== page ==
“I’m so worried!” “Are you stressed out”? Posts by frightened and frazzled humans flood the internet these days. The current political climate certainly isn’t fostering a general state of calm.

Is there anything new to say about stress—especially at this time? Well … yes, there is. A friend of mine recommended Stanford health psychologist Kelly McGonigal’s book The Upside of Stress to me last year. Over the summer (when I was less “stressed”), I gobbled it up, and I found some of her key ideas to be quite provocative—and ultimately helpful. If you don’t have the time or energy right now to dive into The Upside of Stress, read on for some of the highlights, and check out her famous TED talk “How to Make Stress Your Friend” here.

McGonigal explains “how the science of stress was born” by describing Hans Selye’s (1936) experiments with rats and the levels of torture they experienced so that he could test “the response of the body to any demand made on it.” These rodents were not undergoing typical day-to-day stressors that many humans do—they were exposed to intense exercise with no rest; they were blasted with loud noises; their bodies were flooded with toxic drugs, and some even had their spinal cords partially severed. McGonigal claims that Selye’s extreme experiments unfortunately set the stage for our “modern terror about stress.” No wonder.

Believe it or not, McGonigal claims that stress may not be as bad for you as you think. Challenging Selye’s “The-Hunger-Games-for-rodents” approach, McGonigal shifts gears to define human stress much differently, as a “biological state designed to help you learn from experience.”

With a powerful focus on “mindset” as a frame her book, she draws on numerous research studies to explain that our response to daily stressors ultimately determines its effect on our bodies, our minds, and even our mortality rates. She challenges traditional understandings of the fight, flight or freeze response to imminent threats and points to the ways in which the stress response actually helps us. Here are several positive ways in which stress might be leveraged to invigorate us, enliven us—and ultimately enrich our lives.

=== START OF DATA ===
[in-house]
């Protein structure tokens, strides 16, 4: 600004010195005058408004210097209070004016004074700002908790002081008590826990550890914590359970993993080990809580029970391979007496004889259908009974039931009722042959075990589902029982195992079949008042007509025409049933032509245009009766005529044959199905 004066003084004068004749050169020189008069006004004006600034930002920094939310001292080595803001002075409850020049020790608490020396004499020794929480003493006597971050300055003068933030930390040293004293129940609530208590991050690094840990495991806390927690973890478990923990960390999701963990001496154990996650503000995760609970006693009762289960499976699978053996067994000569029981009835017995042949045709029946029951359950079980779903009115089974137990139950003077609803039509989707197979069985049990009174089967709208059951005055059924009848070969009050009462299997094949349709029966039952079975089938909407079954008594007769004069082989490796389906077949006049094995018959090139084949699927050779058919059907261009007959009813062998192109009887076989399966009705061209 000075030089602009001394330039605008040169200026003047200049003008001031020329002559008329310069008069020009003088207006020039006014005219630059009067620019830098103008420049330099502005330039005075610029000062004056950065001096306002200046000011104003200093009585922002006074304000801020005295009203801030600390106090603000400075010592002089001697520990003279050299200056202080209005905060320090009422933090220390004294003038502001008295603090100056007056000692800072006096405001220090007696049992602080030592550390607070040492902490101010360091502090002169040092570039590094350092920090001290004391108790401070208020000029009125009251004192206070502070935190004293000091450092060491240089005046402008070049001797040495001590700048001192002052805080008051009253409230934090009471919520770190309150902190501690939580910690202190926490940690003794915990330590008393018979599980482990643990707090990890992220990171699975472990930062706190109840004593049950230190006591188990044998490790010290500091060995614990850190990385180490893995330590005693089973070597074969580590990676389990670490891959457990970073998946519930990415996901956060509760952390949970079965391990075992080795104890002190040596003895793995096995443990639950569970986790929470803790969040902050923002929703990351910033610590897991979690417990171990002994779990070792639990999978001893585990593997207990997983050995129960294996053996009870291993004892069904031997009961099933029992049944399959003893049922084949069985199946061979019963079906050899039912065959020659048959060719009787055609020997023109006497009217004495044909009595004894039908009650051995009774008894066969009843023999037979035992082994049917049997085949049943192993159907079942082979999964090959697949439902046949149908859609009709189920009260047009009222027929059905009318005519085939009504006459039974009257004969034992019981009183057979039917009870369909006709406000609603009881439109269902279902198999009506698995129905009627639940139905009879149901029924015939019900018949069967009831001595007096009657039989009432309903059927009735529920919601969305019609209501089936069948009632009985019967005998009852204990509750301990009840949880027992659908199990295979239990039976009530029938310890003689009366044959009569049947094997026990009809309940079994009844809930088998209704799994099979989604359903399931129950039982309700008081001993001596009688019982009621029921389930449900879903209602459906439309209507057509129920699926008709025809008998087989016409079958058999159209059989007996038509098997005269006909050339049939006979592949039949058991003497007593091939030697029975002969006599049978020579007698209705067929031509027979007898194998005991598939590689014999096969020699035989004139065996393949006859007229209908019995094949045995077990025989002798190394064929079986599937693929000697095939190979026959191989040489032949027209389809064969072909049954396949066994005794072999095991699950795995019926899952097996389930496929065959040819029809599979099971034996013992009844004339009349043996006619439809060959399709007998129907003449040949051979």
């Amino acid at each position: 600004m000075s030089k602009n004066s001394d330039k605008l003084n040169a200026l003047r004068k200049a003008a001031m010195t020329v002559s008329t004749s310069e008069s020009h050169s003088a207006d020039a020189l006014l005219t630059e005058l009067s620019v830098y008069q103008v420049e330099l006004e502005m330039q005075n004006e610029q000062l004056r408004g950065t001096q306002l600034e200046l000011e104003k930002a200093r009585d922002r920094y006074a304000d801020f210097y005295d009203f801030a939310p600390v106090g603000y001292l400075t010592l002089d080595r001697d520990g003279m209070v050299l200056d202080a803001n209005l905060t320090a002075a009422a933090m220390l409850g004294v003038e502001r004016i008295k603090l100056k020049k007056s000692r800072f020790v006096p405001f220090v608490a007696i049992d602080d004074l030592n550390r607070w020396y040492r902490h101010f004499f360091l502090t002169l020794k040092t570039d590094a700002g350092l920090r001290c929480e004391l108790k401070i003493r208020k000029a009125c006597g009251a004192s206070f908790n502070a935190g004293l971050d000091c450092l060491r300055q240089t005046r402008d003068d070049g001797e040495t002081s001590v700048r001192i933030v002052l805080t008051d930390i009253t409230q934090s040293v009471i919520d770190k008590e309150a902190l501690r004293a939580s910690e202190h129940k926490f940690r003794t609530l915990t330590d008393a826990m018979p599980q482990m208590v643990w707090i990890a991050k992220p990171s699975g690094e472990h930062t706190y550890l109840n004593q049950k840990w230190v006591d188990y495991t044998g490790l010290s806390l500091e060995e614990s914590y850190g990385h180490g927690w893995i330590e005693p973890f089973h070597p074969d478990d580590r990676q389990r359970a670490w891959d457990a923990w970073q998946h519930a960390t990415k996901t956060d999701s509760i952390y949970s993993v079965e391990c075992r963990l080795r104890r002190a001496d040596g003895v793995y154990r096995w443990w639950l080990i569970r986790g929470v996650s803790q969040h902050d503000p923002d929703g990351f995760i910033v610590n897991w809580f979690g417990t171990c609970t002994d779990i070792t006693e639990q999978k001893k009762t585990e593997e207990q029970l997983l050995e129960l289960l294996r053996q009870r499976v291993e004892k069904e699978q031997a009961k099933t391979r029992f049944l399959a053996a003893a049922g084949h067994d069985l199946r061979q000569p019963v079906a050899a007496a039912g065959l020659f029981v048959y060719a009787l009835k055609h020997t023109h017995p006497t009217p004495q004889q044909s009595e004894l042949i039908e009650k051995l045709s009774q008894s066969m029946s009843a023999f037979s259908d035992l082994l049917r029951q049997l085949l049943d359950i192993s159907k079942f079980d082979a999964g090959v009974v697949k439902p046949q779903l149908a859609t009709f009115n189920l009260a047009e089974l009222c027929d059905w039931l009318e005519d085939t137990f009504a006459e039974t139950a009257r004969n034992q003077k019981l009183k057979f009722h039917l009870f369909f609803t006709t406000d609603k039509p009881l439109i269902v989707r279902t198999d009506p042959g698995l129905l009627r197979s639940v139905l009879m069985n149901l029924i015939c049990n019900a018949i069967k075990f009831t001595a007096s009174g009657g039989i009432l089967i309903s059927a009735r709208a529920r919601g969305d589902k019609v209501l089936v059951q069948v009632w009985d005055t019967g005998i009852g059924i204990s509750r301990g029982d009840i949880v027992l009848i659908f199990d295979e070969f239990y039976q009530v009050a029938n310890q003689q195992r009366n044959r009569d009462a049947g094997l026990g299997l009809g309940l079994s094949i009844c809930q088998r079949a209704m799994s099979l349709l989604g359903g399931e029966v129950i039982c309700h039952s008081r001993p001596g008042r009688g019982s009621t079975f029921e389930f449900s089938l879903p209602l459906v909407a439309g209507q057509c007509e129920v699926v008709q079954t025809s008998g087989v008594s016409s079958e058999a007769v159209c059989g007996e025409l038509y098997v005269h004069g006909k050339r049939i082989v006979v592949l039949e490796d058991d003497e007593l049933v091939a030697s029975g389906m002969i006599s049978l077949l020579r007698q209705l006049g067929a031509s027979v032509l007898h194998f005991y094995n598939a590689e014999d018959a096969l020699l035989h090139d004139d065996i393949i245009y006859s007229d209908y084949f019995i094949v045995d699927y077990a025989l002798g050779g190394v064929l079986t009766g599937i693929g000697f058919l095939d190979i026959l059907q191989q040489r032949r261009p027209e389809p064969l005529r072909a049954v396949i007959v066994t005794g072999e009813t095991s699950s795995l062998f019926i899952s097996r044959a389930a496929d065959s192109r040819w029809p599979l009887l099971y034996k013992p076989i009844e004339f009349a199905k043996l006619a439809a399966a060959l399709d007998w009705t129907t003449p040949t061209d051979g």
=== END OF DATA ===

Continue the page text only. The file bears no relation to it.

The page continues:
Stress pushes us to “rise to the challenge.” Because stress can focus attention, increase motivation, and mobilize individuals to action, McGonigal suggests that we can benefit from more positive mindsets as we grapple with the generalized state of anxiety we might feel (after reading or watching the news, for example). If we can view our nervousness (and even fear) as feeding a more attentive, energized, and attuned state of mind, we may feel more capable of addressing challenges with greater confidence.

Stress helps us “connect with others.” Studies show that stress responses can heighten prosocial instincts and encourage social cognition. If we feel isolated and overwhelmed, it’s important to listen to that little voice telling us to “reach out” and ask for help. Social networks, support groups, and volunteer activities can create the contexts and conditions necessary to face adversity— in community. More can be accomplished in groups when expectations are high and a sense of group support is palpable.

Stress motivates us to “learn and grow.” With greater knowledge of neuroplasticity (the brain’s adaptability and potential for growth), the stress response, however intense it may feel, was designed to help us restore nervous system balance and integrate new experiences into our neural repertoire. With each new challenge, our brains can learn and develop.

If Kelly McGonigal is correct, and “stress is a biological state designed to help [us] learn from experience,” how might we best respond today, this week, this year?